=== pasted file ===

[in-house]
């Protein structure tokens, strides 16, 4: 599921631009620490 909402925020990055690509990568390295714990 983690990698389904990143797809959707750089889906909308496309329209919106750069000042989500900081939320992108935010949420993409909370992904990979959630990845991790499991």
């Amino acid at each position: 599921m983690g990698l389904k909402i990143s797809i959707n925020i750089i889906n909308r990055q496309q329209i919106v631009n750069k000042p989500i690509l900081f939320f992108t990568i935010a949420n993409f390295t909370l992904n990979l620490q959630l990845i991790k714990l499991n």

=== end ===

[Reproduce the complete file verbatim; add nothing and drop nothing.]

[in-house]
């Protein structure tokens, strides 16, 4: 599921631009620490 909402925020990055690509990568390295714990 983690990698389904990143797809959707750089889906909308496309329209919106750069000042989500900081939320992108935010949420993409909370992904990979959630990845991790499991």
């Amino acid at each position: 599921m983690g990698l389904k909402i990143s797809i959707n925020i750089i889906n909308r990055q496309q329209i919106v631009n750069k000042p989500i690509l900081f939320f992108t990568i935010a949420n993409f390295t909370l992904n990979l620490q959630l990845i991790k714990l499991n």